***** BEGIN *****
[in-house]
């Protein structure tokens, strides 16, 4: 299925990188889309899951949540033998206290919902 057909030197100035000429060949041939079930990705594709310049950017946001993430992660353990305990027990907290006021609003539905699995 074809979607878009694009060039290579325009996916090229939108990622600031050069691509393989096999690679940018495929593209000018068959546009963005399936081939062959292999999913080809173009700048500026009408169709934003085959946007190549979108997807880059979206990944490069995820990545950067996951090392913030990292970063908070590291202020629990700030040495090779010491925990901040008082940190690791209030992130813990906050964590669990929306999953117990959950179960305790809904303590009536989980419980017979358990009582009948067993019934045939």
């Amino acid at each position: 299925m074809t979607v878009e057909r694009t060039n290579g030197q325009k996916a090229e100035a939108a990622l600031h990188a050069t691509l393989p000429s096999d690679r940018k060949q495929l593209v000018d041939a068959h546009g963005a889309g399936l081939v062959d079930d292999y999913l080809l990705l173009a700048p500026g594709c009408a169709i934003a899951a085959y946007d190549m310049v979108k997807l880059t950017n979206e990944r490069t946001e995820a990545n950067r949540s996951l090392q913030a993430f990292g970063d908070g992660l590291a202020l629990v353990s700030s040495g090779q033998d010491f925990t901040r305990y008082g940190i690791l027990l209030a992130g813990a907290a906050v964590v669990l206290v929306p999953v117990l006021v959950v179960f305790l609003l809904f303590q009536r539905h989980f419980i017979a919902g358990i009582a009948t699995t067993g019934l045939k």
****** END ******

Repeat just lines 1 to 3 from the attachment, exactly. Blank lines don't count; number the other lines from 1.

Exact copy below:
[in-house]
């Protein structure tokens, strides 16, 4: 299925990188889309899951949540033998206290919902 057909030197100035000429060949041939079930990705594709310049950017946001993430992660353990305990027990907290006021609003539905699995 074809979607878009694009060039290579325009996916090229939108990622600031050069691509393989096999690679940018495929593209000018068959546009963005399936081939062959292999999913080809173009700048500026009408169709934003085959946007190549979108997807880059979206990944490069995820990545950067996951090392913030990292970063908070590291202020629990700030040495090779010491925990901040008082940190690791209030992130813990906050964590669990929306999953117990959950179960305790809904303590009536989980419980017979358990009582009948067993019934045939």
């Amino acid at each position: 299925m074809t979607v878009e057909r694009t060039n290579g030197q325009k996916a090229e100035a939108a990622l600031h990188a050069t691509l393989p000429s096999d690679r940018k060949q495929l593209v000018d041939a068959h546009g963005a889309g399936l081939v062959d079930d292999y999913l080809l990705l173009a700048p500026g594709c009408a169709i934003a899951a085959y946007d190549m310049v979108k997807l880059t950017n979206e990944r490069t946001e995820a990545n950067r949540s996951l090392q913030a993430f990292g970063d908070g992660l590291a202020l629990v353990s700030s040495g090779q033998d010491f925990t901040r305990y008082g940190i690791l027990l209030a992130g813990a907290a906050v964590v669990l206290v929306p999953v117990l006021v959950v179960f305790l609003l809904f303590q009536r539905h989980f419980i017979a919902g358990i009582a009948t699995t067993g019934l045939k």